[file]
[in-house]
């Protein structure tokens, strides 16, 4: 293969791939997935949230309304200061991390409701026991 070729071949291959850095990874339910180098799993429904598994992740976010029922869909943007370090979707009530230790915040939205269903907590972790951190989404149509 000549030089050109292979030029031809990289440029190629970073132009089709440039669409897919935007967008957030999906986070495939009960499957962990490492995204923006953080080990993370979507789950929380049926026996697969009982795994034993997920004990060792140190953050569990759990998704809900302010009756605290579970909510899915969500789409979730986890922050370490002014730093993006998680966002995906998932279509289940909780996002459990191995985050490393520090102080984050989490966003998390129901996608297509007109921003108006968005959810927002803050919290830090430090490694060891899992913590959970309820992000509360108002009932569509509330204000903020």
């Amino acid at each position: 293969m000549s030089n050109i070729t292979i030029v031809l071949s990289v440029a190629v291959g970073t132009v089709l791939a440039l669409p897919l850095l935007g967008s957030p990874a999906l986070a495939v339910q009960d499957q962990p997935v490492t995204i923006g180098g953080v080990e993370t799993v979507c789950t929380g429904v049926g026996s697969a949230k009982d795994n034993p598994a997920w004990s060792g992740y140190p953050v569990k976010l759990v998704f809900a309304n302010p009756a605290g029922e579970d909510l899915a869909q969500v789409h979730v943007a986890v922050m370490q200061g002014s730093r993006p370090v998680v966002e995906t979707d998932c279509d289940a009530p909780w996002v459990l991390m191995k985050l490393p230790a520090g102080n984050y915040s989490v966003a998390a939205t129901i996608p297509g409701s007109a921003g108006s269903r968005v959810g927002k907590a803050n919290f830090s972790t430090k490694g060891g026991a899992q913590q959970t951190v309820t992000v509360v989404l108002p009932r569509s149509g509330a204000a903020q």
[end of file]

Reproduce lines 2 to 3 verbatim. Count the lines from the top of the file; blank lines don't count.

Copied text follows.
């Protein structure tokens, strides 16, 4: 293969791939997935949230309304200061991390409701026991 070729071949291959850095990874339910180098799993429904598994992740976010029922869909943007370090979707009530230790915040939205269903907590972790951190989404149509 000549030089050109292979030029031809990289440029190629970073132009089709440039669409897919935007967008957030999906986070495939009960499957962990490492995204923006953080080990993370979507789950929380049926026996697969009982795994034993997920004990060792140190953050569990759990998704809900302010009756605290579970909510899915969500789409979730986890922050370490002014730093993006998680966002995906998932279509289940909780996002459990191995985050490393520090102080984050989490966003998390129901996608297509007109921003108006968005959810927002803050919290830090430090490694060891899992913590959970309820992000509360108002009932569509509330204000903020």
């Amino acid at each position: 293969m000549s030089n050109i070729t292979i030029v031809l071949s990289v440029a190629v291959g970073t132009v089709l791939a440039l669409p897919l850095l935007g967008s957030p990874a999906l986070a495939v339910q009960d499957q962990p997935v490492t995204i923006g180098g953080v080990e993370t799993v979507c789950t929380g429904v049926g026996s697969a949230k009982d795994n034993p598994a997920w004990s060792g992740y140190p953050v569990k976010l759990v998704f809900a309304n302010p009756a605290g029922e579970d909510l899915a869909q969500v789409h979730v943007a986890v922050m370490q200061g002014s730093r993006p370090v998680v966002e995906t979707d998932c279509d289940a009530p909780w996002v459990l991390m191995k985050l490393p230790a520090g102080n984050y915040s989490v966003a998390a939205t129901i996608p297509g409701s007109a921003g108006s269903r968005v959810g927002k907590a803050n919290f830090s972790t430090k490694g060891g026991a899992q913590q959970t951190v309820t992000v509360v989404l108002p009932r569509s149509g509330a204000a903020q």